Logo for the Journal American Rhododendron Society

Journal American Rhododendron Society

Current Editor:
Dr. Glen Jamieson ars.editor@gmail.com


Volume 34, Number 2
Spring 1980

DLA Ejournal Home | QBARS Home | Table of Contents for this issue | Search JARS and other ejournals

My Decade at the Heritage Plantation of Sandwich
By Heman A. Howard
Horticultural Consultant
Sandwich, Mass.
Reprinted from The Rosebay

        During these past few years, many articles have been written covering the life of Charles O. Dexter and his accomplishments in the field of rhododendron hybridization from the year 1921 until his death in 1943. The results of his hybridizing program became known to rhododendron enthusiasts throughout this country as well as parts of Europe and Eastern Asia. (See Vol. 25, No2, April 1972, ARS Quarterly Bulletin)
        There were recently published in the Massachusetts Chapter publication, "The Rosebay" (Vol. 7, #2, Fall 1978), two fine articles written by Chapter members Jack and Eveleth Cowles covering the activities at the Dexter Estate from May 1958 through 1967. During that period, Jack served as horticulturist for Mr. Stanley Berns, then owner of the property.
        It was from Mr. Berns that the Dexter Estate was purchased in 1967 by Mr. Josiah K. Lilly III for the purpose of creating a museum to be dedicated as a memorial to his father, Josiah Kirby Lilly, Jr. During the next two years, much work was done in restoring the 76 acres to conform to the plans already approved by Mr. Lilly and his Board of Trustees. When restoration is completed, this beautiful estate will be known as the Heritage Plantation of Sandwich.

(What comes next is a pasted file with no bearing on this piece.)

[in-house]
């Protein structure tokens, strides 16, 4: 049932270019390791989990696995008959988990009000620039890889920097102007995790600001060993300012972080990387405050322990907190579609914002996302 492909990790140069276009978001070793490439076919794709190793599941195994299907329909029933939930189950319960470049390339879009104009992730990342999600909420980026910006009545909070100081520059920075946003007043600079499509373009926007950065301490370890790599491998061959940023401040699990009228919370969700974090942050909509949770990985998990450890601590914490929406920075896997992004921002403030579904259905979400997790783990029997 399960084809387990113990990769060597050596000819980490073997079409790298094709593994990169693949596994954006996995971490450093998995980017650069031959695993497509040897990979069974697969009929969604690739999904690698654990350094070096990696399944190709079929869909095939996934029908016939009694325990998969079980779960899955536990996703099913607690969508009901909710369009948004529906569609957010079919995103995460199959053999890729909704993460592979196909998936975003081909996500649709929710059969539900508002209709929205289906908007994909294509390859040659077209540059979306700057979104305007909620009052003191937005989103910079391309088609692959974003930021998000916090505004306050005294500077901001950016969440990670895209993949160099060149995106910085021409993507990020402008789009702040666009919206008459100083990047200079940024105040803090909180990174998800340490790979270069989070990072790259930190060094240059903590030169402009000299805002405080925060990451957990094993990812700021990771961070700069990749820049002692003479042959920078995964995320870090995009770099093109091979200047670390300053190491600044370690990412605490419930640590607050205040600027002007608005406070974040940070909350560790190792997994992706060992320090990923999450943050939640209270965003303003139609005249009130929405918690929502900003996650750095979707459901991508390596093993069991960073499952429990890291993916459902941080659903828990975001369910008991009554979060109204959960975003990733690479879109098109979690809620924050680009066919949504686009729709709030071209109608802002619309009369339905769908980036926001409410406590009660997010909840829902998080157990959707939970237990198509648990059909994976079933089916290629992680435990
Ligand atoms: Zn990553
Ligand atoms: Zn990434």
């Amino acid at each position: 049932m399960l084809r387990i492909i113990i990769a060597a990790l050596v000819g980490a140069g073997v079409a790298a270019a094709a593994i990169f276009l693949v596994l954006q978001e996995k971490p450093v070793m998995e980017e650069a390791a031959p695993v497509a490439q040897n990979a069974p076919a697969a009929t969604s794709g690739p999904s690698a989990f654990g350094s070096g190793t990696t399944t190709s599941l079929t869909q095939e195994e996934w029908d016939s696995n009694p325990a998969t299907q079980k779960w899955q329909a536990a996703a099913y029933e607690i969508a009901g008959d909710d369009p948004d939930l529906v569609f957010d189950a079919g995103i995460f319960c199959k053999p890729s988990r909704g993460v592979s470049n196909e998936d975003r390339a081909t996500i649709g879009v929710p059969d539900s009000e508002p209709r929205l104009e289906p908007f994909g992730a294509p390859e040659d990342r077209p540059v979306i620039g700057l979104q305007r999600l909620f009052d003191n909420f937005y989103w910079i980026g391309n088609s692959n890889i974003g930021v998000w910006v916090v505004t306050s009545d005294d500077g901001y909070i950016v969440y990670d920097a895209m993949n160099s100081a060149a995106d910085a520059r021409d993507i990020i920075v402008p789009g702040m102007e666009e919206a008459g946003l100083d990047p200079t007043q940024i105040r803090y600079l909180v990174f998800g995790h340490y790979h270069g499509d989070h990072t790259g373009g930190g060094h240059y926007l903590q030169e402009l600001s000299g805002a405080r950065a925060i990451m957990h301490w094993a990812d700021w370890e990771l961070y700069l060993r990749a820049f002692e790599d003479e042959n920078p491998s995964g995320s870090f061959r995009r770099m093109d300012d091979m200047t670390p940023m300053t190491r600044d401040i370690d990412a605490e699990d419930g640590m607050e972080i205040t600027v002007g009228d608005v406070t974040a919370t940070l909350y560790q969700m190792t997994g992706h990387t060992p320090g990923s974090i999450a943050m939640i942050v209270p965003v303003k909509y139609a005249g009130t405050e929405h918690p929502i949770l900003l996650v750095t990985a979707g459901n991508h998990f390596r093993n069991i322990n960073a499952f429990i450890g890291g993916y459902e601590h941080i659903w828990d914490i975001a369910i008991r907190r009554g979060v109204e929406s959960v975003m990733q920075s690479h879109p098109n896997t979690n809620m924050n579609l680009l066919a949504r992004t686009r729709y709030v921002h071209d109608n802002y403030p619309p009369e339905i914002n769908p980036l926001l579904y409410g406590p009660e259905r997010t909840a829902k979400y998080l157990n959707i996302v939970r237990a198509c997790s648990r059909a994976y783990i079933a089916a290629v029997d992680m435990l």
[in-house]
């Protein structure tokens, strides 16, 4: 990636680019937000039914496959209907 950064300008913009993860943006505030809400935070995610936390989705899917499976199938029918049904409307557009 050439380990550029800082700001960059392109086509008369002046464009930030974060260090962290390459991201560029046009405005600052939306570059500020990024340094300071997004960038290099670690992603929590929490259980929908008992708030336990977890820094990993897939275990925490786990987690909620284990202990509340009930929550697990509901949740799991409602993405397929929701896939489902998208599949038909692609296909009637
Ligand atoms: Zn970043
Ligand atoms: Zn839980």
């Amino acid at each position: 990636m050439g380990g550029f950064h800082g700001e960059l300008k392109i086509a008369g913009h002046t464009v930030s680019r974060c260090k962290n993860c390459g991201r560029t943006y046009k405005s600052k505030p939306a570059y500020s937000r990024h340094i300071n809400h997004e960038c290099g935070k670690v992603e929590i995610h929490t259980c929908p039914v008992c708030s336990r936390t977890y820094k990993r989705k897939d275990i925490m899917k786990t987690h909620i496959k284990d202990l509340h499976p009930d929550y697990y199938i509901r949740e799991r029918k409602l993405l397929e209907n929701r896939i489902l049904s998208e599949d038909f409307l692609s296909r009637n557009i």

I had the pleasure of meeting Mr. Lilly and Mr. Nelson O. Price, his newly-appointed Director of Heritage Plantation, on one of their visits to the Arnold Arboretum during the summer of 1967. An invitation was extended to me to visit the old Dexter Estate and see first hand the changes that were to take place. On that visit, I was offered a position as a part-time horticultural advisor. During this restoration period, a complete mapping and record system was to be established similar to the one used at the Arnold Arboretum.
        These were two very busy years for the small Heritage horticultural staff who assisted the Boston landscape architect, Philip Ansel, and his crew with this huge project. Buildings were to be erected; roads throughout the 76 acres were to be built; trees and shrubs, large and small, were to be dug and stored until ready for replanting. And, with all this, there were hundreds of plants arriving from outside sources which had to be cared for until planting sites were ready. All these details were completed on schedule and Heritage Plantation was officially opened to the public in June 1969.
        In July 1970, I retired from the staff of the Arnold Arboretum to accept the full-time position as Horticulturist of Heritage Plantation of Sandwich. This appointment offered me many new opportunities and challenges - to which I eagerly looked forward!
        Soon after my arrival, I was asked to attend to the details of hosting a group of rhododendron lovers who had scheduled a meeting at Heritage Plantation for early October to discuss the possibility of organizing the Massachusetts Chapter of the American Rhododendron Society. This group arrived on Saturday, October 3, 1970, and after a tour of the grounds, a meeting was held in the theater of the Antique Car Museum followed by an illustrated talk by David G. Leach, Past President of the American Horticultural Society and author of "Rhododendrons of the World". We then adjourned to the Coonamessett Inn in Falmouth for dinner and a discussion of the many details necessary in making application for a club charter and membership in the American Rhododendron Society. It was only a few weeks before the Chapter's request for membership was accepted and the Massachusetts Chapter was born - with Edmund Mezitt being elected its first President.